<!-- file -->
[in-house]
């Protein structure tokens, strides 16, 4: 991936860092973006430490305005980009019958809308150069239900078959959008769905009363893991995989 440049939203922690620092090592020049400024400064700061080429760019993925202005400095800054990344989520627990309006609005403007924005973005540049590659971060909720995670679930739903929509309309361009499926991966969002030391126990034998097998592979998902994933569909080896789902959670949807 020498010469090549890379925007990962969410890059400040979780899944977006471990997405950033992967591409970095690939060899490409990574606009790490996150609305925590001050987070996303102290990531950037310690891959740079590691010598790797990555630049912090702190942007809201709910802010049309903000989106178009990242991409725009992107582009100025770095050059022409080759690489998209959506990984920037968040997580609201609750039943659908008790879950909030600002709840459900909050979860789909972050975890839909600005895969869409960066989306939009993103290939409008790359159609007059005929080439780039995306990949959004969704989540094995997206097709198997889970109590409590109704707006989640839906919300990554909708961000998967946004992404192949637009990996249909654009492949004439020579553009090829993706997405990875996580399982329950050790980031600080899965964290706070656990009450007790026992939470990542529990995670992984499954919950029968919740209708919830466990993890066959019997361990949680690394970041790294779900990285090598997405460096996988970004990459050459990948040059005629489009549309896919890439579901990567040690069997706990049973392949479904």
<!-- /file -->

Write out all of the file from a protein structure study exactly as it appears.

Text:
[in-house]
């Protein structure tokens, strides 16, 4: 991936860092973006430490305005980009019958809308150069239900078959959008769905009363893991995989 440049939203922690620092090592020049400024400064700061080429760019993925202005400095800054990344989520627990309006609005403007924005973005540049590659971060909720995670679930739903929509309309361009499926991966969002030391126990034998097998592979998902994933569909080896789902959670949807 020498010469090549890379925007990962969410890059400040979780899944977006471990997405950033992967591409970095690939060899490409990574606009790490996150609305925590001050987070996303102290990531950037310690891959740079590691010598790797990555630049912090702190942007809201709910802010049309903000989106178009990242991409725009992107582009100025770095050059022409080759690489998209959506990984920037968040997580609201609750039943659908008790879950909030600002709840459900909050979860789909972050975890839909600005895969869409960066989306939009993103290939409008790359159609007059005929080439780039995306990949959004969704989540094995997206097709198997889970109590409590109704707006989640839906919300990554909708961000998967946004992404192949637009990996249909654009492949004439020579553009090829993706997405990875996580399982329950050790980031600080899965964290706070656990009450007790026992939470990542529990995670992984499954919950029968919740209708919830466990993890066959019997361990949680690394970041790294779900990285090598997405460096996988970004990459050459990948040059005629489009549309896919890439579901990567040690069997706990049973392949479904």